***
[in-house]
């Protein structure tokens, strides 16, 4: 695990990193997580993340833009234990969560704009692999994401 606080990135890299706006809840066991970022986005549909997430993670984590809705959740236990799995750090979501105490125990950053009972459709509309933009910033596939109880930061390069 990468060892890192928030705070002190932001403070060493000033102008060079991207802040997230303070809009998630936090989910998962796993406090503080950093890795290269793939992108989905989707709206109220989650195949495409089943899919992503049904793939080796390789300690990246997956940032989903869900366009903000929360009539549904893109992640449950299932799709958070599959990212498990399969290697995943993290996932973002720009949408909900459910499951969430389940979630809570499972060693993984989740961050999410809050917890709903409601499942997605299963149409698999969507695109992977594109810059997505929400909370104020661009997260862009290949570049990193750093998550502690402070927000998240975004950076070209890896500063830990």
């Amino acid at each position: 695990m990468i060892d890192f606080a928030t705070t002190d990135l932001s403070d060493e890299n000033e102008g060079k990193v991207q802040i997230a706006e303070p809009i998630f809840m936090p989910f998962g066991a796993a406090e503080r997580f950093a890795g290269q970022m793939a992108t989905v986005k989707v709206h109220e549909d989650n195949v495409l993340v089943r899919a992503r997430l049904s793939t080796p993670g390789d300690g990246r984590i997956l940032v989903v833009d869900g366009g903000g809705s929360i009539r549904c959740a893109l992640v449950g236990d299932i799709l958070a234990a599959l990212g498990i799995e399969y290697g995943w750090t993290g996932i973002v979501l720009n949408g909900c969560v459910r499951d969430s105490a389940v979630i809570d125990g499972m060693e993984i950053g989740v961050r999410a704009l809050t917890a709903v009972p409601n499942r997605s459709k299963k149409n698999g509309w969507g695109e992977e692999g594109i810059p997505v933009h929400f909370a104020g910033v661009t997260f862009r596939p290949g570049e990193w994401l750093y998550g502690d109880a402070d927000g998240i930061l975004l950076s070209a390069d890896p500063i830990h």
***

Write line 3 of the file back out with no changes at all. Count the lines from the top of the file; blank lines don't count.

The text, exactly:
């Amino acid at each position: 695990m990468i060892d890192f606080a928030t705070t002190d990135l932001s403070d060493e890299n000033e102008g060079k990193v991207q802040i997230a706006e303070p809009i998630f809840m936090p989910f998962g066991a796993a406090e503080r997580f950093a890795g290269q970022m793939a992108t989905v986005k989707v709206h109220e549909d989650n195949v495409l993340v089943r899919a992503r997430l049904s793939t080796p993670g390789d300690g990246r984590i997956l940032v989903v833009d869900g366009g903000g809705s929360i009539r549904c959740a893109l992640v449950g236990d299932i799709l958070a234990a599959l990212g498990i799995e399969y290697g995943w750090t993290g996932i973002v979501l720009n949408g909900c969560v459910r499951d969430s105490a389940v979630i809570d125990g499972m060693e993984i950053g989740v961050r999410a704009l809050t917890a709903v009972p409601n499942r997605s459709k299963k149409n698999g509309w969507g695109e992977e692999g594109i810059p997505v933009h929400f909370a104020g910033v661009t997260f862009r596939p290949g570049e990193w994401l750093y998550g502690d109880a402070d927000g998240i930061l975004l950076s070209a390069d890896p500063i830990h």